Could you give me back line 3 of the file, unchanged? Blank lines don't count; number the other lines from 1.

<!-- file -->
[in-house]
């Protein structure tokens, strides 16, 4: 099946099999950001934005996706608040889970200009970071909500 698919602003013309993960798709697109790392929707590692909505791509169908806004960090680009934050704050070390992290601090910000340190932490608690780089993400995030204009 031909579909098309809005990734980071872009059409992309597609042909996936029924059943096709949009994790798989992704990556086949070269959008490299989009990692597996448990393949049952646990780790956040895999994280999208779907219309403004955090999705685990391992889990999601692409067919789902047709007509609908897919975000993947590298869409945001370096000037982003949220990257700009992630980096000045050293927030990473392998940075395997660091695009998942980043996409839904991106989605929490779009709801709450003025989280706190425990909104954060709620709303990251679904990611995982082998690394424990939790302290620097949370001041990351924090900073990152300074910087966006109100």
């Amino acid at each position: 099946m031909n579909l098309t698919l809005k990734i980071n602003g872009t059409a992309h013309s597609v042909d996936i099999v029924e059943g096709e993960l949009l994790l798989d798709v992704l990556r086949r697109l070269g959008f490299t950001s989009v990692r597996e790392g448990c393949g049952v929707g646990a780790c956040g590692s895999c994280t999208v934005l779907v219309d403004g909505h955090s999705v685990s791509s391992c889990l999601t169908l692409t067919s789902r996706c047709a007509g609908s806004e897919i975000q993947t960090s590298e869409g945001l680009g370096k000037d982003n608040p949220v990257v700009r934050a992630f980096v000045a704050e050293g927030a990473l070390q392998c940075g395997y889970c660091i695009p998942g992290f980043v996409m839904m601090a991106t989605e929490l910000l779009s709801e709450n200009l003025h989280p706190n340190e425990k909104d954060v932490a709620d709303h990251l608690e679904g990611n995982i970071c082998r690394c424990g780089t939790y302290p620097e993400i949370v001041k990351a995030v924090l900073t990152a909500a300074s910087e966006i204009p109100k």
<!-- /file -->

């Amino acid at each position: 099946m031909n579909l098309t698919l809005k990734i980071n602003g872009t059409a992309h013309s597609v042909d996936i099999v029924e059943g096709e993960l949009l994790l798989d798709v992704l990556r086949r697109l070269g959008f490299t950001s989009v990692r597996e790392g448990c393949g049952v929707g646990a780790c956040g590692s895999c994280t999208v934005l779907v219309d403004g909505h955090s999705v685990s791509s391992c889990l999601t169908l692409t067919s789902r996706c047709a007509g609908s806004e897919i975000q993947t960090s590298e869409g945001l680009g370096k000037d982003n608040p949220v990257v700009r934050a992630f980096v000045a704050e050293g927030a990473l070390q392998c940075g395997y889970c660091i695009p998942g992290f980043v996409m839904m601090a991106t989605e929490l910000l779009s709801e709450n200009l003025h989280p706190n340190e425990k909104d954060v932490a709620d709303h990251l608690e679904g990611n995982i970071c082998r690394c424990g780089t939790y302290p620097e993400i949370v001041k990351a995030v924090l900073t990152a909500a300074s910087e966006i204009p109100k």